Dispelling the Common Myths About AFib
Atrial fibrillation (AFib) is a common condition affecting millions of people worldwide. As with many diseases and chronic illness, there are many rumors and outdated information that exist regarding AFib. In order to be able to live your best life, you need to be aware of and consider these misconceptions and myths about AFib, so let’s get the facts straight and separate truth from fiction.
1. AFib Only Affects the Elderly
While the likelihood of developing atrial fibrillation increases dramatically with age, young people can have the condition as well. It is more likely to arise in the presence of heart damage or disease among younger individuals.
2. Once Your Heart Rhythm Goes Into AFib, It Beats Abnormally for the Rest of Your Life
AFib may arise one time for just a few moments, sporadically, or continue long-term. With proper treatment, most people who have AFib develop a normal heart rhythm. In the case of chronic atrial fibrillation, medication is needed to maintain a normal rate and rhythm.
3. The Only Treatment for AFib Is Medication
While the most common treatment for atrial fibrillation is medication, additional therapies are sometimes needed.
Cardioversion is a planned intervention and treatment used to shock the heart back into a normal rhythm. It may be used in emergency situations when atrial fibrillation is severe and the victim is experiencing the treat of cardiovascular collapse.
A temporary or permanent pacemaker may need to be inserted as a treatment for atrial fibrillation. New permanent pacemakers are available that utilize minimally-invasive techniques. They only take 15 minutes to be inserted.
A surgical procedure called ablation may be required to treat AFib if other techniques fail.
4. People Who Have AFib Should Not Go on Long Trips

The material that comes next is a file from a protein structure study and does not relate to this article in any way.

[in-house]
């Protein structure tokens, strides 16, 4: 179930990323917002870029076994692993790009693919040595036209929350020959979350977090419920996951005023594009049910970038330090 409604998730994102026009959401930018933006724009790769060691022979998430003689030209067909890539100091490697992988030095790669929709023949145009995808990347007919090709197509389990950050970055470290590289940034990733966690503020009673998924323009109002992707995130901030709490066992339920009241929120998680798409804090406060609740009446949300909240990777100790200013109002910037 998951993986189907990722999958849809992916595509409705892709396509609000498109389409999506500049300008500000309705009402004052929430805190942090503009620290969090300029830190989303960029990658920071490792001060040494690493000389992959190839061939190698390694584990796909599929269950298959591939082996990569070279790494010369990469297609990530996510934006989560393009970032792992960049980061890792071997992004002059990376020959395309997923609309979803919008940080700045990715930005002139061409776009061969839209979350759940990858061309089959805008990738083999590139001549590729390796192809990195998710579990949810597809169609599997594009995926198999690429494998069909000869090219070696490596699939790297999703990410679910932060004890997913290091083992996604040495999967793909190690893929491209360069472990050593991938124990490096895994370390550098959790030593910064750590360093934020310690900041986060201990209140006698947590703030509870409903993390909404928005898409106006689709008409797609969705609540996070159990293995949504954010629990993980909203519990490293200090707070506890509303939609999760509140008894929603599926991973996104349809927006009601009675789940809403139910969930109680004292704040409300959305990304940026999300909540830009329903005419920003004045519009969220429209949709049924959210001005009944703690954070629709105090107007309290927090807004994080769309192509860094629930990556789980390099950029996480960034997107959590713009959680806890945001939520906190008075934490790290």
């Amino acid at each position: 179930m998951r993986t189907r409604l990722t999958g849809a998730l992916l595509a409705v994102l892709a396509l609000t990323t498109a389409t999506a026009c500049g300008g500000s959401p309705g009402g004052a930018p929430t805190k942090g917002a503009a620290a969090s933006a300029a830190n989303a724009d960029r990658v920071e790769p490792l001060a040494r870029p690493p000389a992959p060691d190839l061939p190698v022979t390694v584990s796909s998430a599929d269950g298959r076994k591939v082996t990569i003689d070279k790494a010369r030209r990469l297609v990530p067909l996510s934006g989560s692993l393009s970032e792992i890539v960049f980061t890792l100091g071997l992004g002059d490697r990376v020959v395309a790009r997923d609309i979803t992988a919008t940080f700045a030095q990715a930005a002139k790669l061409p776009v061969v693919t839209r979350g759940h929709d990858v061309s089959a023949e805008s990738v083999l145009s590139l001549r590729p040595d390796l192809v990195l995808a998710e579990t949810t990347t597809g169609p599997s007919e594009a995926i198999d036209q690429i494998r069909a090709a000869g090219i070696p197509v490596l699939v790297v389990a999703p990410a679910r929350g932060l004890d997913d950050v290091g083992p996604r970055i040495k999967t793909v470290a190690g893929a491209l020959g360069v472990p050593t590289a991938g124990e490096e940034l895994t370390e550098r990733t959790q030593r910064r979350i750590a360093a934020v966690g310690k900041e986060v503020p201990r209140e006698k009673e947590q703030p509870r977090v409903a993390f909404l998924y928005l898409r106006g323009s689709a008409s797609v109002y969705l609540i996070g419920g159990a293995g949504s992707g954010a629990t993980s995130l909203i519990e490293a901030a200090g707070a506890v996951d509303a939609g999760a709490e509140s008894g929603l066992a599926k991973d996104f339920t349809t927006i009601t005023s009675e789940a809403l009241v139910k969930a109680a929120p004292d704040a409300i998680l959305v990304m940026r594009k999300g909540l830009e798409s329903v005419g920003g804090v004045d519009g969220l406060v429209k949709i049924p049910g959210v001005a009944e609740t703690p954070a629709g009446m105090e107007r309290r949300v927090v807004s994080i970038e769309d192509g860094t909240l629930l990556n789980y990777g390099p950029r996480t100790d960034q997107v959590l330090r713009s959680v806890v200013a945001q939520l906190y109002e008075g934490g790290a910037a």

This is one of the most common myths about AFib, however, most people who have been diagnosed with AFib can travel safely. If you suffer from atrial fibrillation, check with your health care provider well in advance of a planned trip. By seeing your doctor in advance of your trip you will have time to be screened for potential health problems, complete medical tests if indicated, and ensure that you have effective medical treatment.
If you take warfarin, get blood tests done prior to departure. Learn where your PT/INR blood tests can be conducted while you are away. You can purchase testing units for home and travel, which will afford you with opportunities to do your own testing so you will not need to take time out for going to a lab for frequent tests.
While traveling, it is important that you stay hydrated and move around as often as possible. If you will be seated for long periods, change your position often. On road trips, stop, and get out of your car for a walk around every few hours.
5. People Who Have AFib Can’t Fly in Planes
Air travel is perfectly fine for most people who have AFib. While high altitudes may increase your chance of developing an irregular heart rhythm, this is unlikely to occur while flying on a commercial jet. Pressurized cabins compensate for the effects of changes in altitude. Consult with your cardiologist before flying.